The second Gaming in Holland Conference took place in Amsterdam’s modern World Trade Center, an intimate event targeting those interested in the Dutch gambling market and other hot topics impacting the gambling industry around the globe. Don’t forget all of our daily summaries and checkout iGSS Day 1 and iGSS Day 2.
Organizer and Dutch native Willem van Oort clearly took great care in hand picking the session topics and speakers, something that a clear understanding of the Dutch and global gambling industry certainly requires. The event itself was not only educational, but also a hotbed for networking and casual exchanges, attracting the Dutch regulators, delegates from gambling companies such as Playtech, Gtech G2, BingoCams and broader organizations such as Google, Bitcoin Foundation and Triple Double.
The Dutch online gambling legislation will likely not go into effect into 2014 or 2015, but a clear message sent to attendees was that land based companies in Holland should start preparing for online, starting now. Panelist Bart Cordemeijer of BD Sport Europe encouraged companies to “run across the border” and learn from the more mature sports organizations that have been successful in their market for a while and study what they do.
Panelists who participated in the “Online Gaming Made in Holland” session all seem to agree that Holland breeds companies that will be successful in a regulated online gambling market. Marin Muyser of BingoCams pointed out that there are some very innovative internet companies that come from Holland, a statistic which is promising for the industry.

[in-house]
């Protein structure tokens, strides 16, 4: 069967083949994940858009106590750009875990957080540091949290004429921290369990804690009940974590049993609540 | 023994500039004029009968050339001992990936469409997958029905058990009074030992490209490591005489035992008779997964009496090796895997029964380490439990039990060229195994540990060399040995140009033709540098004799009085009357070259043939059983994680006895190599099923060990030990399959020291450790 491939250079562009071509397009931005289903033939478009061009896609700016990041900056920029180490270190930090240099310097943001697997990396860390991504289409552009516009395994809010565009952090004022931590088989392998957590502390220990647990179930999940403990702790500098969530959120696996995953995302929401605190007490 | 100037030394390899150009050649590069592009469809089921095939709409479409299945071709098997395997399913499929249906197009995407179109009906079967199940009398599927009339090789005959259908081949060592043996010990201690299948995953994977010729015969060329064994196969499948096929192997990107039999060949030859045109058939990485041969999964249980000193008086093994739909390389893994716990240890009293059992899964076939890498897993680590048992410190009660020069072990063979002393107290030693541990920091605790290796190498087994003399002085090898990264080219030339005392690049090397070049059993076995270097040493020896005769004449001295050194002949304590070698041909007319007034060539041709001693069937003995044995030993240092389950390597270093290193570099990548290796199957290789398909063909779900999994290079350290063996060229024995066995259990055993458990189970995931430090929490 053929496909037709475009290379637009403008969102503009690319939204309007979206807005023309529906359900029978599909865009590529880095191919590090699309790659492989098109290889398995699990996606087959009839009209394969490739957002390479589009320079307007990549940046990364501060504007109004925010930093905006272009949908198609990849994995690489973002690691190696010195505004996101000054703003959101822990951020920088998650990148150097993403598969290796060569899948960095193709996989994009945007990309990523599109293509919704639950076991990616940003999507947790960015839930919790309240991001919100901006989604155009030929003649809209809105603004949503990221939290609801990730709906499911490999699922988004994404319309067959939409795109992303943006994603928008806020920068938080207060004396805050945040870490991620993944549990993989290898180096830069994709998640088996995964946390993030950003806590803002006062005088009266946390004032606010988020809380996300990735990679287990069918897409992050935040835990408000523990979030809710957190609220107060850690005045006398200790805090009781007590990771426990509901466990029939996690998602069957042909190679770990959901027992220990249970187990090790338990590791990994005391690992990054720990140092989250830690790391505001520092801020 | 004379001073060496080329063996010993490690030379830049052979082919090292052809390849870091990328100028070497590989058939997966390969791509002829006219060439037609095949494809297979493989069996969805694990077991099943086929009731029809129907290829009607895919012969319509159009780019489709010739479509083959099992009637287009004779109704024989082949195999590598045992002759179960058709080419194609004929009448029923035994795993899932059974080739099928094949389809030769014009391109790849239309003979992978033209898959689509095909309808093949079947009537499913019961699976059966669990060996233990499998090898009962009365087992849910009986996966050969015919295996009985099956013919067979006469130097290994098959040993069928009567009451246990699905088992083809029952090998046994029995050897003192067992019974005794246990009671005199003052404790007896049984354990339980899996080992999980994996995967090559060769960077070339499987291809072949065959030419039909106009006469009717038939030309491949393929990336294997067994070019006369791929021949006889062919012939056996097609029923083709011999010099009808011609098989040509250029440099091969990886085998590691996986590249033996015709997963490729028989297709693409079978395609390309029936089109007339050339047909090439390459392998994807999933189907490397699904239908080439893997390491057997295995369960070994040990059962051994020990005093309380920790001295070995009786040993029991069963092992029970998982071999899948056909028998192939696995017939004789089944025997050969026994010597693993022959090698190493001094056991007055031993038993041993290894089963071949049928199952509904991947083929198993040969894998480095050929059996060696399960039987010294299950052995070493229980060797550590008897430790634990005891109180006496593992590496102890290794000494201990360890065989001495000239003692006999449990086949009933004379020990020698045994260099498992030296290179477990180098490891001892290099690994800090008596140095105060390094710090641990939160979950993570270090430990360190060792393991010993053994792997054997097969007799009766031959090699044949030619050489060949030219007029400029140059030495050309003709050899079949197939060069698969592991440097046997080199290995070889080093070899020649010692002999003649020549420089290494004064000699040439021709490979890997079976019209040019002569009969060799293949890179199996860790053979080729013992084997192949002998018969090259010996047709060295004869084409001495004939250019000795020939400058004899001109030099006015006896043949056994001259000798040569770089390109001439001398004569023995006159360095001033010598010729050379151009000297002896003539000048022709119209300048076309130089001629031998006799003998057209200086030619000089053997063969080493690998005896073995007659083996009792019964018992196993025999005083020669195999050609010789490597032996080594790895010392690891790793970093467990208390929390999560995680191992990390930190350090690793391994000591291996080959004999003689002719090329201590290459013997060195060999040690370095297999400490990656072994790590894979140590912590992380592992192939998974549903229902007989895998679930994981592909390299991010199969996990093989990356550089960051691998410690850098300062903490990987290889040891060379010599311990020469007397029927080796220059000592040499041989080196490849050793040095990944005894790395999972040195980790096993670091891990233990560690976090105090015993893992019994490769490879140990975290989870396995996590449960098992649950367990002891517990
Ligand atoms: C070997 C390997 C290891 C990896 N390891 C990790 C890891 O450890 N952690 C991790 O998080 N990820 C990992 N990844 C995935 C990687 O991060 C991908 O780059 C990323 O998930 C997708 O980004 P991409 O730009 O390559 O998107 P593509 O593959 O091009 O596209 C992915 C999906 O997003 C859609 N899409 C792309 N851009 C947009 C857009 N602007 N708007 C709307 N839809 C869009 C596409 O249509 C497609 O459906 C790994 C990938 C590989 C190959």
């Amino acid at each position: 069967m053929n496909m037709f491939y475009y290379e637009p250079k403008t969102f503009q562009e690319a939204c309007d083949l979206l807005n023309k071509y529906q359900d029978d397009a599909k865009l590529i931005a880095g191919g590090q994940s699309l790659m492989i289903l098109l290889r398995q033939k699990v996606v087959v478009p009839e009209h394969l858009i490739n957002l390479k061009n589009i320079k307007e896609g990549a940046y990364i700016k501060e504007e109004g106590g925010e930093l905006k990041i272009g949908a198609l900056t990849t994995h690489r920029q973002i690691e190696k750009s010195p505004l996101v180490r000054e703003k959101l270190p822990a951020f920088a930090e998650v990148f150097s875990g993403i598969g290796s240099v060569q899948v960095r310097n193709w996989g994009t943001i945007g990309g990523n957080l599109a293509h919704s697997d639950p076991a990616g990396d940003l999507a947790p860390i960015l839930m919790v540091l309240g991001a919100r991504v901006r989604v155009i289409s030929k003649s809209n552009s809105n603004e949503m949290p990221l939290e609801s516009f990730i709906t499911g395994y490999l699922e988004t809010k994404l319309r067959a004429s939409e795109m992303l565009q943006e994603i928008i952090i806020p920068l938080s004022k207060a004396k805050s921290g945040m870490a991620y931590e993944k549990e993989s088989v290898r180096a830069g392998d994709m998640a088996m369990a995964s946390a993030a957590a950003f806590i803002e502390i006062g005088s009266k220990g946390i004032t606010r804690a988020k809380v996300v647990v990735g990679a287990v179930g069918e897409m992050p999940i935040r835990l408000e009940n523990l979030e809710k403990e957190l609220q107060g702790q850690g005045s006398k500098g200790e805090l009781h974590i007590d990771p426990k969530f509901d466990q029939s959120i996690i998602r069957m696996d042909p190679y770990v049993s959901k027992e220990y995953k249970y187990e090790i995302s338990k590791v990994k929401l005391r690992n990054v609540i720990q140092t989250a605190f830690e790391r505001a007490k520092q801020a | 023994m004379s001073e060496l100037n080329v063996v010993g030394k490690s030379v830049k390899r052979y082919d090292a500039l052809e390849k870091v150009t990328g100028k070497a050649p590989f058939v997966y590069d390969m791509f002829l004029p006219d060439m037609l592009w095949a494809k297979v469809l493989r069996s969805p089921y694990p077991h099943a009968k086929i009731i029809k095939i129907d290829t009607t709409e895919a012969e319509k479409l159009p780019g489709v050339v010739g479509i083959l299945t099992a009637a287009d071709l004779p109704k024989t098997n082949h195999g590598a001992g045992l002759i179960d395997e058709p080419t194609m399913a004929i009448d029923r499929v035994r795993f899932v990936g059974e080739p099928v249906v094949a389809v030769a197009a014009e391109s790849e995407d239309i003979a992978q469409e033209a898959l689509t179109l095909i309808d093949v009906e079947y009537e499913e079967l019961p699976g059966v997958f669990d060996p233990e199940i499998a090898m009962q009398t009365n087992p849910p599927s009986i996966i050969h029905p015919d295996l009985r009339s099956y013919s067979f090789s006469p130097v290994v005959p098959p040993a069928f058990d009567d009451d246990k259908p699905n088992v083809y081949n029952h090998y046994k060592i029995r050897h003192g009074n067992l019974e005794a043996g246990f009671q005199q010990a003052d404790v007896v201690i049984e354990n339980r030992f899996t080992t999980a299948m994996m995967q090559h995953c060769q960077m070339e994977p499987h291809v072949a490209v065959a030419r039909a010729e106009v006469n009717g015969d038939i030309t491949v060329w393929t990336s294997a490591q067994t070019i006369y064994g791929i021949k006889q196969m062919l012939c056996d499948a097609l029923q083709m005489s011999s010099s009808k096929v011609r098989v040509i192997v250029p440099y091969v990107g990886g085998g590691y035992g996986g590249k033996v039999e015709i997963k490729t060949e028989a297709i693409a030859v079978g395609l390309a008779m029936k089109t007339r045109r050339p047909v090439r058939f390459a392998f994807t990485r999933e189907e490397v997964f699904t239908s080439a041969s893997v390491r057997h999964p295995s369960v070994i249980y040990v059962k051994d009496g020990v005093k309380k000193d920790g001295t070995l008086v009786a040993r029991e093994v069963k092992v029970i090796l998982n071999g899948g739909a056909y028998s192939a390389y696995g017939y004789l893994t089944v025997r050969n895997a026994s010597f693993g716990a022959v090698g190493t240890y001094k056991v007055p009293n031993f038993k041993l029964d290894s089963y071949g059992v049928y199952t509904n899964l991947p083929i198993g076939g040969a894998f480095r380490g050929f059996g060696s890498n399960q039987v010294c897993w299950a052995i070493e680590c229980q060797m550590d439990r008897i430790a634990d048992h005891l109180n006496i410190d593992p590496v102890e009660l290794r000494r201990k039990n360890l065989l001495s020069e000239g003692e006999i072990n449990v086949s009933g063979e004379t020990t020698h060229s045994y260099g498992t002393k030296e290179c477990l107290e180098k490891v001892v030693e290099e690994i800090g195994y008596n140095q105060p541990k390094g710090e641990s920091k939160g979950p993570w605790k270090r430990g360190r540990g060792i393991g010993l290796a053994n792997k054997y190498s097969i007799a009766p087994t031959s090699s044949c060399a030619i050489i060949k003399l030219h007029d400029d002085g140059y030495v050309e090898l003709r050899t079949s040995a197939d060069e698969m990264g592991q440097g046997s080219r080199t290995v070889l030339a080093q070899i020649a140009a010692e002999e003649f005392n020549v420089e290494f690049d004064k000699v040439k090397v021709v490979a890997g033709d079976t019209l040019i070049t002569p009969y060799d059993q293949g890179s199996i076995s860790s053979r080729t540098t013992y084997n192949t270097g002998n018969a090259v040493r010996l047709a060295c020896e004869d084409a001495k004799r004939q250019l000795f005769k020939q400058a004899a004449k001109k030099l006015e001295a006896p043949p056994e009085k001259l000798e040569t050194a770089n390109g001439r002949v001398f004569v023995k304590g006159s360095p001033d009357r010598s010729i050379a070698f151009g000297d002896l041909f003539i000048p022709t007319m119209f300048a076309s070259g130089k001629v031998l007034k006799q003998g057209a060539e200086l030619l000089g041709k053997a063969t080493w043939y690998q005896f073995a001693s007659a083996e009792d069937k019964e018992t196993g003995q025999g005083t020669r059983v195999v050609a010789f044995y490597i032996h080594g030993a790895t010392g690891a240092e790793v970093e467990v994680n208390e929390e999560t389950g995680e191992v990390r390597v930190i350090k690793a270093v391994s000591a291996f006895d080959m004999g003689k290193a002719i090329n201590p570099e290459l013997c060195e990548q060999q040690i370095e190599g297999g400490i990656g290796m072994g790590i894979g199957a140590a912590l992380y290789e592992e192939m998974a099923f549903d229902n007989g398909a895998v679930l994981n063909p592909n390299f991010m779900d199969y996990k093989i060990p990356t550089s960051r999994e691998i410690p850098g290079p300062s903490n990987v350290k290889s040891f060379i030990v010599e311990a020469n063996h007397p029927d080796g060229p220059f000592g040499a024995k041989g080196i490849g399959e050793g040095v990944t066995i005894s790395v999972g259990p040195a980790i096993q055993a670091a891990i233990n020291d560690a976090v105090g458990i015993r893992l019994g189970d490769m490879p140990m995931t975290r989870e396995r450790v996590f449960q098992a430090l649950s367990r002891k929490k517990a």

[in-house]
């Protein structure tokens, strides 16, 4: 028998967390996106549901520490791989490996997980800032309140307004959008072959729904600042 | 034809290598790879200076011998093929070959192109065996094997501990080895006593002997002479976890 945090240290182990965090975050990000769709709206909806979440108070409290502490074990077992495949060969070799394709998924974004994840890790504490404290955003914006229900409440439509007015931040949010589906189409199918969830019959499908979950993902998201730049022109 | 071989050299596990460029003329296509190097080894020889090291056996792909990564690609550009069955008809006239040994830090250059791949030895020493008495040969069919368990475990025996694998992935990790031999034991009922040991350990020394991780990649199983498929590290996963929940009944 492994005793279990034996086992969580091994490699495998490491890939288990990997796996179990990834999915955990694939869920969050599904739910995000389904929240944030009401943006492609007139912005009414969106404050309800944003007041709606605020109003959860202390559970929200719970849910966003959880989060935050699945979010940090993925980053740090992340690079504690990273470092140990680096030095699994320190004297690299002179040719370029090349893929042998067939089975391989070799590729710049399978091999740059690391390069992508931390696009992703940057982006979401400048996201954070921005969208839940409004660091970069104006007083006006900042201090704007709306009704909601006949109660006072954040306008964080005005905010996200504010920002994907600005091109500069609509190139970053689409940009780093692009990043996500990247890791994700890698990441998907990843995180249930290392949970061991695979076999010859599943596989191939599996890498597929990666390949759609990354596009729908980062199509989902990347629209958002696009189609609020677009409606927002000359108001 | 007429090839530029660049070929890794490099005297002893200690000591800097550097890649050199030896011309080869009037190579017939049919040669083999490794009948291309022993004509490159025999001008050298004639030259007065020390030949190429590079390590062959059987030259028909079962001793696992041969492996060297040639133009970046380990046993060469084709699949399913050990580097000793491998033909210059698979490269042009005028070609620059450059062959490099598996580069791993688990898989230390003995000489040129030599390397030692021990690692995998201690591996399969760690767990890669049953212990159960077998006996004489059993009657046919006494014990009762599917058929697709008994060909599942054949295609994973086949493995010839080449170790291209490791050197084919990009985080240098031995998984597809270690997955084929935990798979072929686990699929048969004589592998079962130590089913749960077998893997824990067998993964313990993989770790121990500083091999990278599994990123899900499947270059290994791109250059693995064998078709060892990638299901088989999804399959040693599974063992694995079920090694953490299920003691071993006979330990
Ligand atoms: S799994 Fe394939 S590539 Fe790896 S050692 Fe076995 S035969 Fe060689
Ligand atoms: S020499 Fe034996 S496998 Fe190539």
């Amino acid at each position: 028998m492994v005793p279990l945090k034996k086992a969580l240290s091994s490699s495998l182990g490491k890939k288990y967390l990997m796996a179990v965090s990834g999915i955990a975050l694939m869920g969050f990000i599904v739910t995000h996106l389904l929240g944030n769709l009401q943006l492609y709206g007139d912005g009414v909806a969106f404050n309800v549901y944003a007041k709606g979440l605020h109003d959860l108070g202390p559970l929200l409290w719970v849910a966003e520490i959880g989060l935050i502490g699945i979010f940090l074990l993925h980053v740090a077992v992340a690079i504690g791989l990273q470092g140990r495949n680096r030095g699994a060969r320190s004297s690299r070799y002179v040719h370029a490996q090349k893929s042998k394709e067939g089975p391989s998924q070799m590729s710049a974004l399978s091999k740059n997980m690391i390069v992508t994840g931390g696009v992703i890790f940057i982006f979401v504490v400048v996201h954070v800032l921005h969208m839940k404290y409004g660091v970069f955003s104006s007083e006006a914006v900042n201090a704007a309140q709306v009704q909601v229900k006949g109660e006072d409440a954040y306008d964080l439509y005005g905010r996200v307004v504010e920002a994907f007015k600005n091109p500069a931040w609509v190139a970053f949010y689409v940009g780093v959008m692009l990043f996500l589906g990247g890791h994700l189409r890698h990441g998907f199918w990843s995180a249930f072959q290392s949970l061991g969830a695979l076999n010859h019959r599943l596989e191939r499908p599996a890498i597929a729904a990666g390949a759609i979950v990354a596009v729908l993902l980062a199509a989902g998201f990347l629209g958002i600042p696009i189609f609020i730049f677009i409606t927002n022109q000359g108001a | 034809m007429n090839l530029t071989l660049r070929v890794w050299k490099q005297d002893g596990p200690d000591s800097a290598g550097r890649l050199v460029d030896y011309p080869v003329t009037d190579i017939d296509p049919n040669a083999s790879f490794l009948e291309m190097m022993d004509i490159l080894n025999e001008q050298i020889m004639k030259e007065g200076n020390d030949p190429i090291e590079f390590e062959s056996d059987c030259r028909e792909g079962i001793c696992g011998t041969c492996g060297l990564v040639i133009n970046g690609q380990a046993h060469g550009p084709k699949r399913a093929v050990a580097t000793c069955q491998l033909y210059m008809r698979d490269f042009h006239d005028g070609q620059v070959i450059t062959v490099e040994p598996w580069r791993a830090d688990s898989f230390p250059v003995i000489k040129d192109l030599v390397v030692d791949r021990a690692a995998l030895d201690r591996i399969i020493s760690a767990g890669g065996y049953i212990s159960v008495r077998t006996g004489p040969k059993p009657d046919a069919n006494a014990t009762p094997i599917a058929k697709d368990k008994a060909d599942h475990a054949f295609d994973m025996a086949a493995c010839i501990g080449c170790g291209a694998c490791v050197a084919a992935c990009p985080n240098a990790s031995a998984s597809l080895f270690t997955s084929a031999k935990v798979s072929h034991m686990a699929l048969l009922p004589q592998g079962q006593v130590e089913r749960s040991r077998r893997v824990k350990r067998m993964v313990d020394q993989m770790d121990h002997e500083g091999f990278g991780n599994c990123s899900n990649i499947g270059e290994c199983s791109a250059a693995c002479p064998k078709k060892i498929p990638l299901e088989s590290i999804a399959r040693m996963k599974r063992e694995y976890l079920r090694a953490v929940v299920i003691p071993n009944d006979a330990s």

Eric Olders of JVH Gaming, a company operating in the land based Dutch gambling space, hopes that a new online gambling market will also encourage new products and developments in Holland. He believes that the current overlap between players who enjoy land based and online gambling may be small at the moment but that it will increase over time, especially when it comes to the younger generation. “Cell phones are glued to their hand”, he said, so one can only assume that mobile gambling offerings will become essential for attracting younger gamblers.
In terms of the actual number of interactive licenses that will be issued within the Dutch market, Moderator van Oort predicted that initially there will be a larger number of entrants than can be sustained, somewhere around 20, but that there will literally be only a “handful” of winners in this market once it matures.
The sessions at Gaming in Holland expanded far beyond the Dutch market and included topics such as payment methods for online gambling in general. Jon Matonis of the Bitcoin Foundation spoke on the controversial Bitcoin (BTC) currency that is starting to make its way onto the radar screens of online gambling companies.
Matonis claims that BTC operates as the ideal casino chip and enhances the gaming experience by bringing the online experience closer to land based by mimicking three properties- immediacy, irreversibility (no fraud or chargebacks) and complete anonymity if desired. Matonis also believes that by adopting BTC as a payment method, online gambling casinos will gain a “competitive wedge” against other online gambling sites that do not offer it.
A surprising fact shared by Matonis and learned by today’s attendees is that The Netherlands is #9 in the world for number of active BTC nodes in the network. It was also interesting to learn that The Netherlands is full of innovative internet companies, something that will make the regulated online gambling market in this region a very interesting space to watch.